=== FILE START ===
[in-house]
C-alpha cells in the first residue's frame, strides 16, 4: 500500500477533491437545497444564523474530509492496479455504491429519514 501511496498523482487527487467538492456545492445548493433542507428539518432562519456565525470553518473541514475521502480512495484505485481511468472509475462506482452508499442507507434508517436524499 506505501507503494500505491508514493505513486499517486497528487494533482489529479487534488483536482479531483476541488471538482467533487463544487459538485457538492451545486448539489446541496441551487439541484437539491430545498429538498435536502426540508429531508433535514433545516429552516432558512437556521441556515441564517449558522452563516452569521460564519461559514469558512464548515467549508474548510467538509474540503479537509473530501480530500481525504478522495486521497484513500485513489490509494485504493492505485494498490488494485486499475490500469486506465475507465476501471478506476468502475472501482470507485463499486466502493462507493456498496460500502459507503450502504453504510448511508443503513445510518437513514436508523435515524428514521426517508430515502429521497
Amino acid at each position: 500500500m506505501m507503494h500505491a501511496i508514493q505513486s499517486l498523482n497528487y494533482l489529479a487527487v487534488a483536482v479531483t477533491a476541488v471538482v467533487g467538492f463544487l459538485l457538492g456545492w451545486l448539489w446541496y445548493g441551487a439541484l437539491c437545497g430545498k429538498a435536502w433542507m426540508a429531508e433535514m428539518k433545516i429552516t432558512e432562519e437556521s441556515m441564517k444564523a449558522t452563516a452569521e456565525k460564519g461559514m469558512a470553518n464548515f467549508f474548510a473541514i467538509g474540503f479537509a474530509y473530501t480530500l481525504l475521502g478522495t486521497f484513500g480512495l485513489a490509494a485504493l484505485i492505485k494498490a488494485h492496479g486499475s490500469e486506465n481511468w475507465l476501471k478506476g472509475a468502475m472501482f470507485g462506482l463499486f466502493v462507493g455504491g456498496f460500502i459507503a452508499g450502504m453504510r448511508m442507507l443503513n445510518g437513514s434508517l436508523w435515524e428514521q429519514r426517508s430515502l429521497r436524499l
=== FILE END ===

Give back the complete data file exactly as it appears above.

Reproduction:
[in-house]
C-alpha cells in the first residue's frame, strides 16, 4: 500500500477533491437545497444564523474530509492496479455504491429519514 501511496498523482487527487467538492456545492445548493433542507428539518432562519456565525470553518473541514475521502480512495484505485481511468472509475462506482452508499442507507434508517436524499 506505501507503494500505491508514493505513486499517486497528487494533482489529479487534488483536482479531483476541488471538482467533487463544487459538485457538492451545486448539489446541496441551487439541484437539491430545498429538498435536502426540508429531508433535514433545516429552516432558512437556521441556515441564517449558522452563516452569521460564519461559514469558512464548515467549508474548510467538509474540503479537509473530501480530500481525504478522495486521497484513500485513489490509494485504493492505485494498490488494485486499475490500469486506465475507465476501471478506476468502475472501482470507485463499486466502493462507493456498496460500502459507503450502504453504510448511508443503513445510518437513514436508523435515524428514521426517508430515502429521497
Amino acid at each position: 500500500m506505501m507503494h500505491a501511496i508514493q505513486s499517486l498523482n497528487y494533482l489529479a487527487v487534488a483536482v479531483t477533491a476541488v471538482v467533487g467538492f463544487l459538485l457538492g456545492w451545486l448539489w446541496y445548493g441551487a439541484l437539491c437545497g430545498k429538498a435536502w433542507m426540508a429531508e433535514m428539518k433545516i429552516t432558512e432562519e437556521s441556515m441564517k444564523a449558522t452563516a452569521e456565525k460564519g461559514m469558512a470553518n464548515f467549508f474548510a473541514i467538509g474540503f479537509a474530509y473530501t480530500l481525504l475521502g478522495t486521497f484513500g480512495l485513489a490509494a485504493l484505485i492505485k494498490a488494485h492496479g486499475s490500469e486506465n481511468w475507465l476501471k478506476g472509475a468502475m472501482f470507485g462506482l463499486f466502493v462507493g455504491g456498496f460500502i459507503a452508499g450502504m453504510r448511508m442507507l443503513n445510518g437513514s434508517l436508523w435515524e428514521q429519514r426517508s430515502l429521497r436524499l